Saturday, May 9, 2015

Board Game Review: Eclipse

Before I start the actual post, I wanted to mention that this is not a review of the interstellar conquest game by Asmodee. Instead, this is about the two-player abstract strategy game from Gigamic Games.

That said, this post would normally not be a board game review. But this past week has been so ruddy busy and stressful, I simply don't have the time or the energy to think of anything more in depth right now. So I'm going to take the easy route and review another board game.

There's a booth at Scarborough Faire in Waxahachie Texas that sells board games and card games. I spent some time looking at their wares, and decided to pick up a simple little wooden game called Eclipse. Now I will review it for you. Starting with the numbers:
Strategy and Randomness are rated from 0 to 6. A 0 means the rated aspect plays no part in determining the game's outcome; and a 6 means that it is the only factor that determines the game's outcome. Complexity is also rated from 0 to 6; a 0 means that it's so simple a six-year-old can play it, a 3 means any adult should have no trouble playing, and a 6 means that you'll need to refer to the rulebook frequently. Humour can be rated as 'None,' meaning the game is not meant to be funny, or it may have one or more of the following: Derivative (meaning the humour is based on an outside source, such as a game based on a comedy film), Implicit (meaning that the game's components are funny, such as humourous card text), or Inherent (meaning that the actions the players take are funny). Attractiveness has nine possible ratings. Ideal: the game is beautiful and makes game play easier. Pretty: The design is beautiful and neither eases nor impedes game play. Nice: The design is beautiful but makes game play harder than necessary. Useful: The design is neither beautiful nor ugly, but eases gameplay. Average: The design is neither beautiful nor ugly, and neither eases nor impedes gameplay. Useless: The design is neither beautiful nor ugly, but makes gameplay harder than it needs to be. Utilitarian: The design is ugly, but eases gameplay. Ugly: The design is ugly, and neither eases nor impedes gameplay. Worthless: The design is ugly, andmakes gameplay harder than it needs to be. Average Length of Game Play describes how long an average game will probably last, give or take.
Strategy: 6
Randomness: 0
Complexity: 0
Humour: None
Attractiveness: Pretty
Expected Length of Gameplay: 20 minutes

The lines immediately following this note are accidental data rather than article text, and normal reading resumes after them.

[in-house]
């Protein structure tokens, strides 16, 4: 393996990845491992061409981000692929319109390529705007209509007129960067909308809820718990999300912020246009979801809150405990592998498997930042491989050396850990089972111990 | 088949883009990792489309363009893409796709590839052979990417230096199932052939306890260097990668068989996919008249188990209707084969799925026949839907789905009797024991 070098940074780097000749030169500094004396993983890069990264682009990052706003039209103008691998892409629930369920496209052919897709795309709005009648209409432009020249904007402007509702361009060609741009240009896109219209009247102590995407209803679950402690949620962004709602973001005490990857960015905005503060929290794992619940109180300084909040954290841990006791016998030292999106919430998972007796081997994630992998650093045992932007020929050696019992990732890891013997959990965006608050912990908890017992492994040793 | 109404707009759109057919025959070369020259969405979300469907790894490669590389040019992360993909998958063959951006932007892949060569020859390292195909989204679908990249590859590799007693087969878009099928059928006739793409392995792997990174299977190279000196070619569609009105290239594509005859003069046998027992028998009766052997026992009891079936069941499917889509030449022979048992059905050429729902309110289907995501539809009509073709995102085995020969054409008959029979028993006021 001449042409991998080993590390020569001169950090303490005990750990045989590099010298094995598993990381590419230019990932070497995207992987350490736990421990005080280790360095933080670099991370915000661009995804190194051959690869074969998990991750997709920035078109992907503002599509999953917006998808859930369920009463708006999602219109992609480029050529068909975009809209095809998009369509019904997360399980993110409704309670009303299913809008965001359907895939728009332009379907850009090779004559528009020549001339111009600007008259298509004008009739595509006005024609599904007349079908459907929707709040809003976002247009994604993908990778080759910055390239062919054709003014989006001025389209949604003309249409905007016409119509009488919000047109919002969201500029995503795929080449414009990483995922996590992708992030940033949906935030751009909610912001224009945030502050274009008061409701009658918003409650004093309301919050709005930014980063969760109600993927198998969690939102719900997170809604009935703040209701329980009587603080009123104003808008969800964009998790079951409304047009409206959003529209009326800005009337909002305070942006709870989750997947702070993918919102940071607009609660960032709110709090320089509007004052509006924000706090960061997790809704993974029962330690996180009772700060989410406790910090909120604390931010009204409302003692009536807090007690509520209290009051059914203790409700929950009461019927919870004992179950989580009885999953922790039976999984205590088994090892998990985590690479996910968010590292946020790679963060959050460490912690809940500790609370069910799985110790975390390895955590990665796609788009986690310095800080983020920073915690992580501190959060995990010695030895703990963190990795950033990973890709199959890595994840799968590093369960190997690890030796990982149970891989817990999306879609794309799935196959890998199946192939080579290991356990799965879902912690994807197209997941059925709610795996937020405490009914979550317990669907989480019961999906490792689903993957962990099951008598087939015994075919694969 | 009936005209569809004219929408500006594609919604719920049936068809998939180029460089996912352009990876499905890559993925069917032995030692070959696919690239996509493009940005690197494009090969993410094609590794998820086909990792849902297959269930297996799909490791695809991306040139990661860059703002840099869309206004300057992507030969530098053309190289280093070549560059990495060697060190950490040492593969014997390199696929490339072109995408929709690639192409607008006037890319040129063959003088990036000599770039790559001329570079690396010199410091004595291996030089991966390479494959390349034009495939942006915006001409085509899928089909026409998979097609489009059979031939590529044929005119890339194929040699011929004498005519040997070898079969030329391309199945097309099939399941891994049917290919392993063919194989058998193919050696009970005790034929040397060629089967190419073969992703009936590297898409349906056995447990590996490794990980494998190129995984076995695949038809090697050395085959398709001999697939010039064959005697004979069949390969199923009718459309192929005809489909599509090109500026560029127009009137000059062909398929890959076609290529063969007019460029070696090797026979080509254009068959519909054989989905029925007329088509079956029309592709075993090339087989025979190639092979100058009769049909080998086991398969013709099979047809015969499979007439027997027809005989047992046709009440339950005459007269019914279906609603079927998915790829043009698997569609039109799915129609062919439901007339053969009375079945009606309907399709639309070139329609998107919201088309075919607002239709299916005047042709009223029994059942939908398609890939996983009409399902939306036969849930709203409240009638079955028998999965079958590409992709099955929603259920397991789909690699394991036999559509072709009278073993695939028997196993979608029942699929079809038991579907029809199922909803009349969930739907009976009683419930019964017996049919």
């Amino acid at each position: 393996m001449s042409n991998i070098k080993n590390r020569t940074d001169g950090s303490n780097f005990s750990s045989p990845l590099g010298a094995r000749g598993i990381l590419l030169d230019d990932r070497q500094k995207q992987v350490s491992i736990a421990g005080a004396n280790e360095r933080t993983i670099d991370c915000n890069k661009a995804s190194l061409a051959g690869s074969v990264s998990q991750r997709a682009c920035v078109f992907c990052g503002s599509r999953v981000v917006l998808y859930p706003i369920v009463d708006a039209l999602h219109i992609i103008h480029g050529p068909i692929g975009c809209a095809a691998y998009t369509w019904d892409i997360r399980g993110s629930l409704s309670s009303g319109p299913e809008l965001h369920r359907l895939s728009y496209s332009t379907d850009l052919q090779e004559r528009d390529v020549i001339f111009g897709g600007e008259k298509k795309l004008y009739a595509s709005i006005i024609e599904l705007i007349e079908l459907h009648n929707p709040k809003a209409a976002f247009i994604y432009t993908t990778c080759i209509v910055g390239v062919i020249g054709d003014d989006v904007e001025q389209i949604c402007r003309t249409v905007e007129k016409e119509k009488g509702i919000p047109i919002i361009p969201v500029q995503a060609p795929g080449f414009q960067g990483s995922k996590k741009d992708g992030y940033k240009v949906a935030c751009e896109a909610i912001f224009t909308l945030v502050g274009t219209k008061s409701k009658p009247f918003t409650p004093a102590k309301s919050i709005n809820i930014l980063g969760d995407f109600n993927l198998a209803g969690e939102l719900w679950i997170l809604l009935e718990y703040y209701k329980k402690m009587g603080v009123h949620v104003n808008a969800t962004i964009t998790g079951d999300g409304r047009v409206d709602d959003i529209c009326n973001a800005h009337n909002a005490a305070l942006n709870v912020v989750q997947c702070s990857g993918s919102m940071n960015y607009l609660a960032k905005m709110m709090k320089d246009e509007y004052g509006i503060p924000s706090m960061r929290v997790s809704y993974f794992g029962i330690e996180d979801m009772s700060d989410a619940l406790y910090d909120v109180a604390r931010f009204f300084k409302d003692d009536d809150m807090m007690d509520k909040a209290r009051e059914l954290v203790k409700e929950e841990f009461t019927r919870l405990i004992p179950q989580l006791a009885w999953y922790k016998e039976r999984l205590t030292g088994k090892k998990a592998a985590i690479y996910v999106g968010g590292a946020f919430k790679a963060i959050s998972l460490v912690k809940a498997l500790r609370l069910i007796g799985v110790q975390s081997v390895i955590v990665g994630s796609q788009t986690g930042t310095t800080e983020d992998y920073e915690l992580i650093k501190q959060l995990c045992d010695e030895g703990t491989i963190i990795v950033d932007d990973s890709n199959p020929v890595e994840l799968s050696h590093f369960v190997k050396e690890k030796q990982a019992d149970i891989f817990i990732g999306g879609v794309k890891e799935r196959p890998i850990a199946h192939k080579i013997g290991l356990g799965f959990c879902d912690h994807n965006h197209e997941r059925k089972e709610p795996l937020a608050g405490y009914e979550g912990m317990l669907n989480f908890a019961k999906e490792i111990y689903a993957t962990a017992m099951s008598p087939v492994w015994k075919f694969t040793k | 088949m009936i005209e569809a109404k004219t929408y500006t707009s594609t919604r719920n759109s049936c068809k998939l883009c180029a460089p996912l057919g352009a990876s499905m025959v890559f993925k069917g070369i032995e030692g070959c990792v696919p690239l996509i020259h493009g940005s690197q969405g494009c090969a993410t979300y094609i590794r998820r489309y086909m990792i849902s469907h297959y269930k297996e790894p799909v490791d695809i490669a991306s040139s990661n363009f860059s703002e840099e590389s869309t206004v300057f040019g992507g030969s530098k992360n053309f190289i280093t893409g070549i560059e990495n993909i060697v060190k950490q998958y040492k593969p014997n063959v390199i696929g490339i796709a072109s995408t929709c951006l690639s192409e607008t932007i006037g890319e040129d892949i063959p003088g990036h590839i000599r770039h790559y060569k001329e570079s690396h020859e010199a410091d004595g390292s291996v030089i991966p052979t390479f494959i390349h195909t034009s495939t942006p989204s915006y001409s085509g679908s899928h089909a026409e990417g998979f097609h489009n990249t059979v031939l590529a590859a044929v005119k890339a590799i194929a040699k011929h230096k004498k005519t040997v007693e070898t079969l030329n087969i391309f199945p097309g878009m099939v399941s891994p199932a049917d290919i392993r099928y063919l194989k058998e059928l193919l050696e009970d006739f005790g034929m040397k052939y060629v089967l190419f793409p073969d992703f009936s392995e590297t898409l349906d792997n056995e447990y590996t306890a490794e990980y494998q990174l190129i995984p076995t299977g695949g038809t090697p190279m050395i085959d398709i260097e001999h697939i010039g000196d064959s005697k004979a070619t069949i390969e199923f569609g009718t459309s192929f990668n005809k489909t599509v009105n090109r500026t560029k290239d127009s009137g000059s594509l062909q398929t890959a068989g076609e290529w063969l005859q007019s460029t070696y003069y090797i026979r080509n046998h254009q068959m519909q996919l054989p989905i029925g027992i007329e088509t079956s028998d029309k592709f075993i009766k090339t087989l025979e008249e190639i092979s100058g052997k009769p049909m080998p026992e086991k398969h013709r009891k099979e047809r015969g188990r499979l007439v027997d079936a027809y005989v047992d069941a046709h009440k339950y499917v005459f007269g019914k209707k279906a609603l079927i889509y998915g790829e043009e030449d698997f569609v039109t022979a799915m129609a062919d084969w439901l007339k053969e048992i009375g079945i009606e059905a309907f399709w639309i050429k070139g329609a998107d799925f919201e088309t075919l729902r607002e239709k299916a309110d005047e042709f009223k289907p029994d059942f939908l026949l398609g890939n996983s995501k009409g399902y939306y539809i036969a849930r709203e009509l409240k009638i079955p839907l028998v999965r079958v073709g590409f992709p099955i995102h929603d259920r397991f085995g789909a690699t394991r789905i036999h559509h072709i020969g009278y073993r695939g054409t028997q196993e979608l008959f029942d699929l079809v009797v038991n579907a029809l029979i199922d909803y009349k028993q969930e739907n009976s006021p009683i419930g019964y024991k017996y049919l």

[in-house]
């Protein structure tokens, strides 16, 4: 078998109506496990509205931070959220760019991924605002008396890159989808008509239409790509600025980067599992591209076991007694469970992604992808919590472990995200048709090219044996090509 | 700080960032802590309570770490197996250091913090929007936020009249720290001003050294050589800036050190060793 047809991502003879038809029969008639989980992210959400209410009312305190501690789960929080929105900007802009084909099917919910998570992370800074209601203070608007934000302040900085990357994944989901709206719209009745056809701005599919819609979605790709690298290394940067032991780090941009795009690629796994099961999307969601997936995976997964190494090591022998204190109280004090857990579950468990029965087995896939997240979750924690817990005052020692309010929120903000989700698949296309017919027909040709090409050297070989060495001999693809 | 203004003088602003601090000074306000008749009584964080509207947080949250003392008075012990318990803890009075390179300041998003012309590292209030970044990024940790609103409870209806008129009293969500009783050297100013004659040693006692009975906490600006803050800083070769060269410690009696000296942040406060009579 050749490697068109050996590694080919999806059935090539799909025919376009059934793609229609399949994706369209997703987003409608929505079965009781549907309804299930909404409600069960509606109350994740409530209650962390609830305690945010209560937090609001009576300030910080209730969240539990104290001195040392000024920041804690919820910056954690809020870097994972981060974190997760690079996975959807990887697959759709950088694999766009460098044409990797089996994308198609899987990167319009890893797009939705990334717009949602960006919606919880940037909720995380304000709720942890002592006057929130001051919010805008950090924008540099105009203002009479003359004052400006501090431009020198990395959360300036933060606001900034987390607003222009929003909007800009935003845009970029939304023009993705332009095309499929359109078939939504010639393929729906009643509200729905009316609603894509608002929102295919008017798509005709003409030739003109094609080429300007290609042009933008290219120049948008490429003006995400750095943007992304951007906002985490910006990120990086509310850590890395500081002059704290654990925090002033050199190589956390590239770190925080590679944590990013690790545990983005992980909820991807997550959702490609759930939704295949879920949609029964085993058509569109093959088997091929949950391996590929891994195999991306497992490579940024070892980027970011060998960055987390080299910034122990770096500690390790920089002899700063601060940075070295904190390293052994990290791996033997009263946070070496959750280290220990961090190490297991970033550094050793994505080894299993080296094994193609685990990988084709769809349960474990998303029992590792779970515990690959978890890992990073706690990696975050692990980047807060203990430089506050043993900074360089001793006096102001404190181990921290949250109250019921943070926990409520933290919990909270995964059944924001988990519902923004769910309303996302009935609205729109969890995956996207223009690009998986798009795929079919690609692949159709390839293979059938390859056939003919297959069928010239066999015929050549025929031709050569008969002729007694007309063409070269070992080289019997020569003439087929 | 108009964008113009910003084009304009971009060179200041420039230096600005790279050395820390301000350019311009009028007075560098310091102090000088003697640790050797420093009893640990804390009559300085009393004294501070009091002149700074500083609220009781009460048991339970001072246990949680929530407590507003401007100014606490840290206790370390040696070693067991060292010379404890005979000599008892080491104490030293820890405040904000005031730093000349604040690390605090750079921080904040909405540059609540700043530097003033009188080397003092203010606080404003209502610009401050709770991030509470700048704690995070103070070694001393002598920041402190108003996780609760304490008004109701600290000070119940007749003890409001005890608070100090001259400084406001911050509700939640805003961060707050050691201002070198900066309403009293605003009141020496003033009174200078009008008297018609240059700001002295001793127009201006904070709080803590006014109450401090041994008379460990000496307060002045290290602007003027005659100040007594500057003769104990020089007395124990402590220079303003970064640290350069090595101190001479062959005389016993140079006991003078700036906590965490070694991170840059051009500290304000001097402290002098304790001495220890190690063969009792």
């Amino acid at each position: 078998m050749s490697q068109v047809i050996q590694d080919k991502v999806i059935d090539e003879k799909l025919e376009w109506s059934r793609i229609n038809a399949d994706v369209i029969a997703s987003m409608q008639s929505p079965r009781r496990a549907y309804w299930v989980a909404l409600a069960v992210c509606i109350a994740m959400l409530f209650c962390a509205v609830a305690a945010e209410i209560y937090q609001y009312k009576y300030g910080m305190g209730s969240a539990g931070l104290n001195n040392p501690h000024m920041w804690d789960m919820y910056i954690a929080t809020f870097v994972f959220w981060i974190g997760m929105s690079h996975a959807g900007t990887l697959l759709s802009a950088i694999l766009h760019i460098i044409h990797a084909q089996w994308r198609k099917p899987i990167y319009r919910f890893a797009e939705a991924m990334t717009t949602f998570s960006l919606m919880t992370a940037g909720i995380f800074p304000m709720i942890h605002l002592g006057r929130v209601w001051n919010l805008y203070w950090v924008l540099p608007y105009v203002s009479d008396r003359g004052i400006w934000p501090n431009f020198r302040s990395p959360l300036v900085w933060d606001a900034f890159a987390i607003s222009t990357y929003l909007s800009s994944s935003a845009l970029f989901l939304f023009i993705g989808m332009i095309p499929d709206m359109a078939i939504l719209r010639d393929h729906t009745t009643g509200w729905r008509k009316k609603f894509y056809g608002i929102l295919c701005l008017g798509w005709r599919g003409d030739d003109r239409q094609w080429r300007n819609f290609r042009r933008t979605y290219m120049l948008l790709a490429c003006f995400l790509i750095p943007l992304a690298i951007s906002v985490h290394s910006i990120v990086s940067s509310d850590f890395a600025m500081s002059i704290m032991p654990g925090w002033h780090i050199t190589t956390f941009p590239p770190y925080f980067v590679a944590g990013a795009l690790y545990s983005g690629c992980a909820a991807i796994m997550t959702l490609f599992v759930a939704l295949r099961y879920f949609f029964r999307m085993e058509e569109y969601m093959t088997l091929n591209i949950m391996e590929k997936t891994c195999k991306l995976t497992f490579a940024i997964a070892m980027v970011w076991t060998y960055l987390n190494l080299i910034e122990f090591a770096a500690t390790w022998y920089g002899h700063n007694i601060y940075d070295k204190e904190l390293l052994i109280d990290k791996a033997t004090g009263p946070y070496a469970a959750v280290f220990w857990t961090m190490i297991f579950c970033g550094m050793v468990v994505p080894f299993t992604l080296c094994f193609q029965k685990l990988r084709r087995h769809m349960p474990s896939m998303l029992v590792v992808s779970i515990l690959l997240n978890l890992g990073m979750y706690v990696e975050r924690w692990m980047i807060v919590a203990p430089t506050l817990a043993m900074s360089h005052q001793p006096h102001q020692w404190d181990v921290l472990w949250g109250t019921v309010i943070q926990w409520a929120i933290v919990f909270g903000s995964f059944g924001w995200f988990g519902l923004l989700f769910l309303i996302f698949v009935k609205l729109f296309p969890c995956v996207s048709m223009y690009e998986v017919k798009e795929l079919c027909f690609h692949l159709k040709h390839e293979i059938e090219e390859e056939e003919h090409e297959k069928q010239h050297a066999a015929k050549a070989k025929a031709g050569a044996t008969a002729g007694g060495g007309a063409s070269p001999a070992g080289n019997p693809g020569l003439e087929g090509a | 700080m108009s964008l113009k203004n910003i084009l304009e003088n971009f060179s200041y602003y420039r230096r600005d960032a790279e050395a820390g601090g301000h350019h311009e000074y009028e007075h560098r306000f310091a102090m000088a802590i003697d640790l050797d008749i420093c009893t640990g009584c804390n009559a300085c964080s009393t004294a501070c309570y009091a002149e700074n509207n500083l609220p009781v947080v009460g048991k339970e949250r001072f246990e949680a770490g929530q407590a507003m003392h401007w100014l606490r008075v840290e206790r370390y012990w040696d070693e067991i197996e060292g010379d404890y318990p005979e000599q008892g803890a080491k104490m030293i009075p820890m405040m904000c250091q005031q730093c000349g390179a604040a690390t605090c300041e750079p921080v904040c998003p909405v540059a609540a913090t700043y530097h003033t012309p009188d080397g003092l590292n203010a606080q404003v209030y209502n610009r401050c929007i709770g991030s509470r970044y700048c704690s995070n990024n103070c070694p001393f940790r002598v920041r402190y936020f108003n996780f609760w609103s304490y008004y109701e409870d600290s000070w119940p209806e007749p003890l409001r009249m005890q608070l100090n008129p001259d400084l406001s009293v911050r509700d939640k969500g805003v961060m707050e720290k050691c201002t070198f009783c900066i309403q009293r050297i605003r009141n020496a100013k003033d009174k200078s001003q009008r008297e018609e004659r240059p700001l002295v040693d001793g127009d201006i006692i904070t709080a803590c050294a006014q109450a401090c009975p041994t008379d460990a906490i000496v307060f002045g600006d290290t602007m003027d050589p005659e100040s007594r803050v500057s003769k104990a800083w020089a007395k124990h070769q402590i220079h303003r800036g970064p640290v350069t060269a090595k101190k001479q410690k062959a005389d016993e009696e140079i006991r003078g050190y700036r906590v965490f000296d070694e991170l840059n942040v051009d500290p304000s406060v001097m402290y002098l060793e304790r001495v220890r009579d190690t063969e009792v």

Eclipse is a very simple little strategy game. The board is a wooden disk, about 25 cm (10 inches), marked with holes laid out in a hexagonal grid. The pieces are small wooden spheres, most of them linked in pairs by chains. Each player's set consists of two pairs linked by short chains, and three pairs linked by slightly longer chains. In addition, there is one larger sphere that is not linked to any others. The linked pairs are called 'satellites' and the one larger unlinked sphere is called the 'comet.' The object is to immobilise your opponent's comet.
A close up of the pieces on the board in the middle of a game. You can see several vacant holes, but most of them are occupied by the little pairs of wooden balls linked by dog-tag style chains. Some of these pairs are a light orangish-brown colour; the others are a dark purpley-brown. A couple of the pairs are arranged so that their chains cross over the chain of another pair. In the bottom of the picture, one of the light coloured balls is larger than all the others, and is not linked to another.
The game begins with each player's pieces arranged on his or her side of the board. Players take turns moving one piece. The comet may move to any empty adjacent space, and is allowed to cross the chains of your own satellites in doing so, but is not allowed to jump over the chains of opponent satellites. A satellite moves to any space that it can reach within the limit of the chain linking it to its partner satellite. If a chain is placed across another chain, as in the case of the pieces in the top centre of the photo above (the chain that links the satellites of the darker colour is on top of the chain linking the two of the lighter colour), then the satellites whose chain is on bottom cannot move until the pieces that have trapped them have moved.

If, at the end of your turn, your comet has no available legal moves, then your opponent wins the game.

That's it.

Like I said, it's a very simple game. There's not a lot of depth to it, but it's fun for a quick match. It's all strategy, with no randomness at all, so in a way, it's like a super-simplified game of chess. The addition of linked pairs of pieces makes for a nice touch, in my opinion, It changes it from a standard move-and-capture game like chess or checkers to a slightly more esoteric game in which the placement of your pieces changes the way you are able to move. You cannot just charge across the board, but must move two pieces in tandem, leap-frogging them over one another to make any progress.

It might not be enough of a game for serious strategy enthusiasts, but as a quickie between longer games, or if you don't have a lot of time, or especially for younger players who can't yet grasp the subtleties of grander games, it can be fun on occasion.

And that's it for this week. As always, I wish you a fond:

Game on!

1 comment:

Unknown said...

I'd love to play Asmodees eclipse with you some time,it's one of my favorite games